On the eve of his new double album, the songwriter takes questions from Observer readers and celebrity fans on being a style icon, marrying young, and 20 years without booze

Johnny Marr calls himself “a lifer”. It’s a fair description of someone who started playing guitar in bands aged 13, founded the Smiths at 19, departed the band five years later, and went on to become an integral part of the sound of the Pretenders, Electronic, Modest Mouse and the Cribs. Latterly, Marr has contributed to soundtracks with Hans Zimmer, including the Billie Eilish song No Time to Die for last year’s Bond film, and made four solo albums. His latest is Fever Dreams Pts 1-4, a terrific, vigorous double album of 16 tracks that swoops from moody introspection to rousing anthems. So, yes, after 40 years in the business, it’s hard to deny Marr’s zeal and commitment.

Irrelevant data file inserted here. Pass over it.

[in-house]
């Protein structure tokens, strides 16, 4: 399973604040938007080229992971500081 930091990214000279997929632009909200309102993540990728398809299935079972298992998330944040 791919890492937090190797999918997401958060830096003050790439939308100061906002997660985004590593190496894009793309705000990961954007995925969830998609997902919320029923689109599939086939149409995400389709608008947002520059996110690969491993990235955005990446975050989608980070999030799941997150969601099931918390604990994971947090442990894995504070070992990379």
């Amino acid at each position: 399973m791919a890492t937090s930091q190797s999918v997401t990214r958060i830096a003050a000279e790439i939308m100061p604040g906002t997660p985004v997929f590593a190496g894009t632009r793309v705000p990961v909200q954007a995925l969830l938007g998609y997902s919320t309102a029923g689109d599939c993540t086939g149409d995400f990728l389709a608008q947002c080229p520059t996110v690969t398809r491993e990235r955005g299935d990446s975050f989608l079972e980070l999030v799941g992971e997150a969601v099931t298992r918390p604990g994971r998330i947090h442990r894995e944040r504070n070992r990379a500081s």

“When you get older, you learn that no matter whether your work is in or out of fashion, it’s all about whether you can stand behind it,” he says, “because you can’t do anything about the trends and fashions and the way you are perceived too much – that’s a really secondary load of baggage that just gets in the way. So there are definitely some advantages to the mentality of being older: you don’t really care too much about being liked, certainly not as much as how much you like the work.”

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